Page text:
Connect with us
December 2023
Vol. 23, No. 3

Featured Stories

Josh Stotler’s Wooden Wonders

by Frank KocherJune 2017

Alice in Wonderland-themed custom guitar

The acoustic bass guitar bears a shape that hints back to the early Hofner model played by Paul McCartney when the Beatles hit it big. A closer look at the neck shows four fret inlays in mother of pearl, each an identical copy of the four mop tops’ iconic silhouettes from the photo on their With the Beatles album cover. Approaching the sound hole, the last four inlays are more mother of pearl, this time each of the four’s mock-semaphore poses from the Help! cover. The sound hole is partially covered by an extension of the guitar’s beautiful top, into which is meticulously carved–completely through the thick wood, in impossibly fine detail–a silhouette of the band playing, with mic stands and instruments. Oh, yeah: along the back of the neck, inlaid beautifully, are the lyrics “With every mistake, we must surely be learning, still my guitar gently weeps”… in George Harrison’s handwriting.

This and many other custom guitars are the work of Josh Stotler, a luthier who through his Oak Creek Guitars shop in Spring Valley has become a recent force to be reckoned with in the local custom guitar business. The native San Diegan got his first taste while still at El Capitan High School in the 1990s.

“I wanted a bass guitar; a lot of my friends were getting into music and bands and playing guitar, and I couldn’t afford one, so I decided, ‘Hey, I’ll make one.’ So, with no woodworking experience and no knowledge of lutherie, I just set off as a teenager and did my own thing. With none of the customary woods used in musical instruments, home-made parts, and hand tools, I made my first guitar–which was a copy of a bass that Paul McCartney played. It was rough, but it played, and I still have it to this day.”

Not until a decade later, on a military base in Germany in 2005, did Stotler get back into guitar building. He worked as a volunteer at a woodshop, a side line to his day job with a fire department. The five years of experience there taught him skills, as he learned of his affinity for the craft.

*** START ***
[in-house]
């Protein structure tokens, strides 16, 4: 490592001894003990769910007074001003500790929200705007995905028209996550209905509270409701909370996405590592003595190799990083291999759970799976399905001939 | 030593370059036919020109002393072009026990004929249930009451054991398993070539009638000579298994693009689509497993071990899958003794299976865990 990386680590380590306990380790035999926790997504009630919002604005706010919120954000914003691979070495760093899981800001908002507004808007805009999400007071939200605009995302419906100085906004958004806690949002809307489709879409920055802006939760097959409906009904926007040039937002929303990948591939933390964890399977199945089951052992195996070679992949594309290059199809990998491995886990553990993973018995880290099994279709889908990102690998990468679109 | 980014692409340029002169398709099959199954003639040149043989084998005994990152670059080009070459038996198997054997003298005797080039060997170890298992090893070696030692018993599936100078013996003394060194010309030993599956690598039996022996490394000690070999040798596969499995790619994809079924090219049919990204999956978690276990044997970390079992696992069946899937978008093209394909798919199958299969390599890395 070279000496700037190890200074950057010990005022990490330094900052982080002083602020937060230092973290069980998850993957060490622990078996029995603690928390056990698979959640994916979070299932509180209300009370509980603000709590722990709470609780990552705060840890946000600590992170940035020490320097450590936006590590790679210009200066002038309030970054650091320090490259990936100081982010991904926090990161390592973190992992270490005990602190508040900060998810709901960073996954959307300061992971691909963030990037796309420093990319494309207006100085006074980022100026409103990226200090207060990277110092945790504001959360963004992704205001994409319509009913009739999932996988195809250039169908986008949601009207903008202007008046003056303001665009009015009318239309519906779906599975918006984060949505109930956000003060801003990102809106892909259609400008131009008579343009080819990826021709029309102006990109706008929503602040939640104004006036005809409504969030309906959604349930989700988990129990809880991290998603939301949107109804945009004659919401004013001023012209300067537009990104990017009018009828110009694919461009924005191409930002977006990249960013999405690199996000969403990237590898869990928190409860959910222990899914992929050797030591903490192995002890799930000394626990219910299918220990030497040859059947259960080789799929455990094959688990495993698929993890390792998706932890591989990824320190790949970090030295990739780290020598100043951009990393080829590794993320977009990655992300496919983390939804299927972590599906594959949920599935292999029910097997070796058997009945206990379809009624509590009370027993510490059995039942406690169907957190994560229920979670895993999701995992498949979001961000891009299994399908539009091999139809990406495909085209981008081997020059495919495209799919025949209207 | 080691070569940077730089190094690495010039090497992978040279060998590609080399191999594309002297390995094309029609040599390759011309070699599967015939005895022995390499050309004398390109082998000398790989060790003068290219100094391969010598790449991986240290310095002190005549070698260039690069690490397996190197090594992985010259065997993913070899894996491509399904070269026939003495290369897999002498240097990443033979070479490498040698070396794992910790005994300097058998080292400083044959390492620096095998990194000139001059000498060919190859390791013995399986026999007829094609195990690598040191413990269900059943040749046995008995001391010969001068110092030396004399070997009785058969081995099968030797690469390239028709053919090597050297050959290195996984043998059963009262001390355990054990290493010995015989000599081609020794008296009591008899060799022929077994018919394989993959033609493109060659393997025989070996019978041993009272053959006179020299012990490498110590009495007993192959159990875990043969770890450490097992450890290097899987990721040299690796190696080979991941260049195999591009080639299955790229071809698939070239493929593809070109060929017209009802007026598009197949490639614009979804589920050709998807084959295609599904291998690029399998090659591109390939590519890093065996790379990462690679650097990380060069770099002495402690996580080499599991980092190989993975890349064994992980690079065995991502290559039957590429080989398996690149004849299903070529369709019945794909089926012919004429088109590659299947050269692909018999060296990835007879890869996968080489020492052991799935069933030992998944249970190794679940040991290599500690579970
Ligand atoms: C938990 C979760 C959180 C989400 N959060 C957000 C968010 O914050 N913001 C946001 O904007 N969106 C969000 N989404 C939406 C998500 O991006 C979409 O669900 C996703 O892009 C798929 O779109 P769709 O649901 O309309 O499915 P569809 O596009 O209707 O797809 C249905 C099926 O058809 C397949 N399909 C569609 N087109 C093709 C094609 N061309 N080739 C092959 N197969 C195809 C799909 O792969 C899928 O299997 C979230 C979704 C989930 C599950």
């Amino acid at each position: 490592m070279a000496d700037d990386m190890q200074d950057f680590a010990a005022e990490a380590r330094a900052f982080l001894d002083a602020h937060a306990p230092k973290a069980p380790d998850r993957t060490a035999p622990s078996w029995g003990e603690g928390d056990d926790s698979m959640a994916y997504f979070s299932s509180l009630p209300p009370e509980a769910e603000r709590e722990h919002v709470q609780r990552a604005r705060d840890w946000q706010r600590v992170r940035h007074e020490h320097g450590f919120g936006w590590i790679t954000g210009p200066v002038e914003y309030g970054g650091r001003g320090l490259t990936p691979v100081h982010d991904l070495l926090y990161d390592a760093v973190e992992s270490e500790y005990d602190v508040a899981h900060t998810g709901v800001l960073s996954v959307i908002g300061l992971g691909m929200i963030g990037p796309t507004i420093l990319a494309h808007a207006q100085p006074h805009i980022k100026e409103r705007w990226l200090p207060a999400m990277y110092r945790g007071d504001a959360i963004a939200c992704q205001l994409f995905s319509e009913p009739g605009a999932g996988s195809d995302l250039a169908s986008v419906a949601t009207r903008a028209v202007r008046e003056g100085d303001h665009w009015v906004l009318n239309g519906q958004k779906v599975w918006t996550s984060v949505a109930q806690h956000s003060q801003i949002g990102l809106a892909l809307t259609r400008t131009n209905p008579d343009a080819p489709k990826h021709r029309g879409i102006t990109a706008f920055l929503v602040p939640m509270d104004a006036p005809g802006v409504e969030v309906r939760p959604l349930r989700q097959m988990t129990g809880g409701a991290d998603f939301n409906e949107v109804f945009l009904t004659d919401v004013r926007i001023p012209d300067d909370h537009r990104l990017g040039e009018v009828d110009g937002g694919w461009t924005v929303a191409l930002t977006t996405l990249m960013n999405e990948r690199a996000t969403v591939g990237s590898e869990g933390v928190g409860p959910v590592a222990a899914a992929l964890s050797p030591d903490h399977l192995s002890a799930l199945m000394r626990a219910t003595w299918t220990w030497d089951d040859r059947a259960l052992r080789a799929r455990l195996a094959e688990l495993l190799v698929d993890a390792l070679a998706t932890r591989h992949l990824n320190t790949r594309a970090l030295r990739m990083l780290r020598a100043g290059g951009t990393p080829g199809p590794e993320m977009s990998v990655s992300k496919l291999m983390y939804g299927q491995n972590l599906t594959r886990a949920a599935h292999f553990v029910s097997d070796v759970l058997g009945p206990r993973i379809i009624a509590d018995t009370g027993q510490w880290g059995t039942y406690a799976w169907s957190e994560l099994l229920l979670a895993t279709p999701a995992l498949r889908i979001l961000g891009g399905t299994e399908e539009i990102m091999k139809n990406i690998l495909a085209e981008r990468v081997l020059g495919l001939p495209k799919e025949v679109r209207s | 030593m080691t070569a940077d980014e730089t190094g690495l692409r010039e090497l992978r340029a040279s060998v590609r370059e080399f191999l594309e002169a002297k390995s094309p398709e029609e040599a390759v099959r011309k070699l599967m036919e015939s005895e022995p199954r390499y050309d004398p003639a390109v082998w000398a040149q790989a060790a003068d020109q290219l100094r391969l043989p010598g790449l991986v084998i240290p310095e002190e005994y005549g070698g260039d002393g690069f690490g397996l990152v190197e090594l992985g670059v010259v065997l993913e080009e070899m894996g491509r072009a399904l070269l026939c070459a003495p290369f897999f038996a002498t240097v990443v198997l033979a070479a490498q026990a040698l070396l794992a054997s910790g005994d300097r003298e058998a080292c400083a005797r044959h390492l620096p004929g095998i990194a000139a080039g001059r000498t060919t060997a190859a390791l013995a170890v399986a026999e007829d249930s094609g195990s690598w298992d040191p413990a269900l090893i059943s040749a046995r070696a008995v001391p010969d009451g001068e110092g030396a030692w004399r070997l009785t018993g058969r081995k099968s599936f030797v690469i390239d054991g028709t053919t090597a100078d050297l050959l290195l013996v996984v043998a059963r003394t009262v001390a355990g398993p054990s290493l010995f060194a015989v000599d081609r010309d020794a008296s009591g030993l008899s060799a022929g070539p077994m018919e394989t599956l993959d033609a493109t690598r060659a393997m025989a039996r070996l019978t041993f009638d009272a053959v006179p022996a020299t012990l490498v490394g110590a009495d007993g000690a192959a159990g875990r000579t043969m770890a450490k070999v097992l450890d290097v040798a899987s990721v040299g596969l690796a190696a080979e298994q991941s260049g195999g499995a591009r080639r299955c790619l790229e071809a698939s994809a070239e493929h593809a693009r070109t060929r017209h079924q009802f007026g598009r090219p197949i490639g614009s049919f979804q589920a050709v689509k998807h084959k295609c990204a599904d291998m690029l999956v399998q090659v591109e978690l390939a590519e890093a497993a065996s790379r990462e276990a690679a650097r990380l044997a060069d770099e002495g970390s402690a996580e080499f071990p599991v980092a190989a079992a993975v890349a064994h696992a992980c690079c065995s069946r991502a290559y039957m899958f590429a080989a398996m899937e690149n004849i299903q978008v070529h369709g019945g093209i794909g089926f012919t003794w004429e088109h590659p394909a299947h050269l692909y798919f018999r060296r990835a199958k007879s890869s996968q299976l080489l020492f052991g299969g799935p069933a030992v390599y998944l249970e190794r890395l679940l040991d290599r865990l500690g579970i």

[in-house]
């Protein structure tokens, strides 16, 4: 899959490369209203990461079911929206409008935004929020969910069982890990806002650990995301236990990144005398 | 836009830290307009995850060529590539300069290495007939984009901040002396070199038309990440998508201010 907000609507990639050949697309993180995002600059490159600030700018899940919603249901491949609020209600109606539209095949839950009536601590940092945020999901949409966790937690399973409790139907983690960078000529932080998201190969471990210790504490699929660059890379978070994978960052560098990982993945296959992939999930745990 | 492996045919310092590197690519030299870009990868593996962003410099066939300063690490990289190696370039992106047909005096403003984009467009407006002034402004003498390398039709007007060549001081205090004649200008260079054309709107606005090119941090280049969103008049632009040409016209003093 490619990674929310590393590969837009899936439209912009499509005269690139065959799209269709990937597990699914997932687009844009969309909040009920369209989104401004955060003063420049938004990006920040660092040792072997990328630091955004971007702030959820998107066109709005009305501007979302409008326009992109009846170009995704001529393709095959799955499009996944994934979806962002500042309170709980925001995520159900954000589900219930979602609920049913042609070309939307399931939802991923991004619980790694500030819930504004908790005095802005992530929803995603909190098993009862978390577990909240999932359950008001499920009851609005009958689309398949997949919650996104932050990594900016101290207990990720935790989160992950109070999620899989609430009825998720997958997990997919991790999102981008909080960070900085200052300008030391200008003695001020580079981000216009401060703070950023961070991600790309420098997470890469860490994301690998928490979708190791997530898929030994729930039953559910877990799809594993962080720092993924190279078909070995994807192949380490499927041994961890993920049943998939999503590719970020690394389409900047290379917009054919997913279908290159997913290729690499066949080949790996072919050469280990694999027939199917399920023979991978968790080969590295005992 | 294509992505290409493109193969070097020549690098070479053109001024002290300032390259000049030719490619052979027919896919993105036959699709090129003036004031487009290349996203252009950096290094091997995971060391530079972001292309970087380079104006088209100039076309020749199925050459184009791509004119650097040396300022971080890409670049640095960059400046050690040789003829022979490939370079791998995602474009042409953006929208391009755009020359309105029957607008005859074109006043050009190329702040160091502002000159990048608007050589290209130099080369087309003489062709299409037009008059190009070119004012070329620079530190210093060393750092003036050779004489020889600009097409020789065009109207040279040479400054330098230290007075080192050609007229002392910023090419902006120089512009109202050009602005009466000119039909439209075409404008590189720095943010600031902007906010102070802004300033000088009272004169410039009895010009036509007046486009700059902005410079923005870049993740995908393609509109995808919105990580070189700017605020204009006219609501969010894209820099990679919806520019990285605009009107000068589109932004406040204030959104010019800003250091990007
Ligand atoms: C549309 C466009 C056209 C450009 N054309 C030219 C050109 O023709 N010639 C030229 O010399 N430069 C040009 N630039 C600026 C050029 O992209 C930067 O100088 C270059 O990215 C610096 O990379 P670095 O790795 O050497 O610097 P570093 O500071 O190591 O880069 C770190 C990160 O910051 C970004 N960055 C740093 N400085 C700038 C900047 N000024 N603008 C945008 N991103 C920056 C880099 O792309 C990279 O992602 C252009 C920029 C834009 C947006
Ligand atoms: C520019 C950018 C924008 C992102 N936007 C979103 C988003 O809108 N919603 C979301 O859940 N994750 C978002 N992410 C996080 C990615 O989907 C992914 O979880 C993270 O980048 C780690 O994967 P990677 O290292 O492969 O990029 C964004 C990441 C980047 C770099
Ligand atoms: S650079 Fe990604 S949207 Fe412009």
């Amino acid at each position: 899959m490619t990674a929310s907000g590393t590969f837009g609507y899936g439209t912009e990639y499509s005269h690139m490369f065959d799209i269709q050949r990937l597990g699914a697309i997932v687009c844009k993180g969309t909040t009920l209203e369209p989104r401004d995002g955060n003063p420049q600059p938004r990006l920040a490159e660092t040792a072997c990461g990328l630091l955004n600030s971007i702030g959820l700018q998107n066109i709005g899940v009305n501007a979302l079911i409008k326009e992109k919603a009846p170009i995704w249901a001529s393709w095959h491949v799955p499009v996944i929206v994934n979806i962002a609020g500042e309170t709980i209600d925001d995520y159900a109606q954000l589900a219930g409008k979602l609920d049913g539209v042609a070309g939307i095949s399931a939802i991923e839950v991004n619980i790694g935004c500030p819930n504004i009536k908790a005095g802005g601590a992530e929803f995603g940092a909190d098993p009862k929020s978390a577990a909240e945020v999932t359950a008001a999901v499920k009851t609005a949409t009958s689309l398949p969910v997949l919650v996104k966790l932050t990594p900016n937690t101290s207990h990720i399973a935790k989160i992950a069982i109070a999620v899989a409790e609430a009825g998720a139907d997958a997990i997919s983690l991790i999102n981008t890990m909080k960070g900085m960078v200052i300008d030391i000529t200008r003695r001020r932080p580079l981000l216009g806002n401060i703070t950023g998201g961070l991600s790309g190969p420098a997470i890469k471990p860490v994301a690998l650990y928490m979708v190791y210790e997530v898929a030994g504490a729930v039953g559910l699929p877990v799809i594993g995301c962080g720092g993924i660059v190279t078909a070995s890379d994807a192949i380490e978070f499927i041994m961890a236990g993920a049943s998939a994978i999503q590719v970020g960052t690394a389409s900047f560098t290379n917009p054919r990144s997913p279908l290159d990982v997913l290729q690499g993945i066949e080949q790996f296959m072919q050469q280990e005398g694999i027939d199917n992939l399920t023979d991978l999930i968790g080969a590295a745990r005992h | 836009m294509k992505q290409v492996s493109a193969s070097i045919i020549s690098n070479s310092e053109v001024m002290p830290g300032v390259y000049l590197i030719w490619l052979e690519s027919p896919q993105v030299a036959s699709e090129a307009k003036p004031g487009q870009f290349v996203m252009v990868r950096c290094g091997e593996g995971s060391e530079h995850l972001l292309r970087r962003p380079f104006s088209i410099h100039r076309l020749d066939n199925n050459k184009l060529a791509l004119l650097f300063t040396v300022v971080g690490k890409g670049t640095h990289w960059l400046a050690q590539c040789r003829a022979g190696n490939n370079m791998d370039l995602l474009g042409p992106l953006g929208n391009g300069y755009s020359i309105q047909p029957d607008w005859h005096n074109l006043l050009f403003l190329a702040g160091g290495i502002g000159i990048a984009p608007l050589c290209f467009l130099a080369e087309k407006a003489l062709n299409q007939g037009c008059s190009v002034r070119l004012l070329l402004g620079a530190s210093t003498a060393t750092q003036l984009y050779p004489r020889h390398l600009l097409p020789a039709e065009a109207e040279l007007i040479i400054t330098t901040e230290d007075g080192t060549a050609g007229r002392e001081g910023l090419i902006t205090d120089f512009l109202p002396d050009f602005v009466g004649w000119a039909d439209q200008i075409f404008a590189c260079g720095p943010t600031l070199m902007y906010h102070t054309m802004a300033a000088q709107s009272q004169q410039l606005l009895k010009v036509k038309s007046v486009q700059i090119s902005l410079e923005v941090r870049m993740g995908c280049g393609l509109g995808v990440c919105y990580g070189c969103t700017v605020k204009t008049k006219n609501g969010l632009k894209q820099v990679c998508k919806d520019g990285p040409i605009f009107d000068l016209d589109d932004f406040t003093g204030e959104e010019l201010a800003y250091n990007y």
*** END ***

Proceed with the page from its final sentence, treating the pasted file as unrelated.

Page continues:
“I was kind of thrust into the woodshop there on base at Weisbaden [Germany] and found out that I really like this. I like instruments, I like woodworking, and so I set off to design and build my first guitar from my own design, from scratch. That was a semi-hollow body acoustic-electric guitar and it turned out very well. I was hooked from there. I just really wanted to get better, to hone my skills.”

“I started getting requests for repairs, it was a military community. There were a lot of damaged instruments because of moves and permanent changes of station. I just built it up from there, lots of repairs, lots of custom work.”

A self-taught craftsman, Stotler has never taken a woodworking class. “Most of my knowledge is from reading books, from Build Your Own Guitar to the inlay of Larry Robinson, who has a fantastic book, The Art of Inlay. And trial and error.”

He has worked on the whole spectrum of stringed instruments, from violins to guitars, completing everything from setups and repairs to complete restorations. Projects have included a complete restoration of a 1920s ukelin, a lap-played, 32-string instrument, and another restoration on a banjo/mandolin.

“I really don’t turn down much [work]; I like taking on what other people won’t. I like a challenge. I like doing research and finding out about the history of the instrument and what it takes to get it back running.”

Stotler considers acoustic guitars his “bread and butter.” While he will work on electric guitars for other people, he doesn’t play them; when he builds guitars, it is acoustics.

“When I start building them, I, of course, choose the wood. There are woods referred to as tone woods, better for guitar making, so your triple A maples, mahoganies, a lot of hard woods, ash, and woods of that nature. But as I design and figure out what the guitar is going to be, it kind of takes on a life of its own; there is a wood grain you have to consider, there is hardness, there is sap content, thickness. Every guitar is different and they all start taking on their own personalities.”

Stotler points out the restricted and forbidden woods involved, and his preferences in bench and hand tools. While his growing shop has table and band saws, and planers, much of the fine work requires a personal touch.

“I do have a lot of hand tools that I use for contouring guitar bodies. Little finger planes–very, very small, very, very sharp planes that are only about an inch wide. It depends on the task. There’s a lot of things that with an electrified tool you can really go overboard and break the edge, or sand too deep and mess it up. When I have the basic shape of the body down, it’s all hand work, so hand sanding, hand planing. The routing I do for inlay is a very, very small hand held router, 1/32 of an inch wide.”

Returning to San Diego in 2013, he started up Oak Creek Guitars, and soon found an area that he could put special focus on.

“I specialize in inlays–mother of pearl, abalone, and if there is bone that has to be used I purchase camel bone, which is readily available through a shop I purchase from in Ohio. Inlaying is pretty much why I do this, I enjoy it very much. I like the fine detail and the finished product. Most of my shop time is devoted to custom inlay, I have several customers who have gotten hooked and keep coming back, so that’s good for me and the word of mouth is always nice.”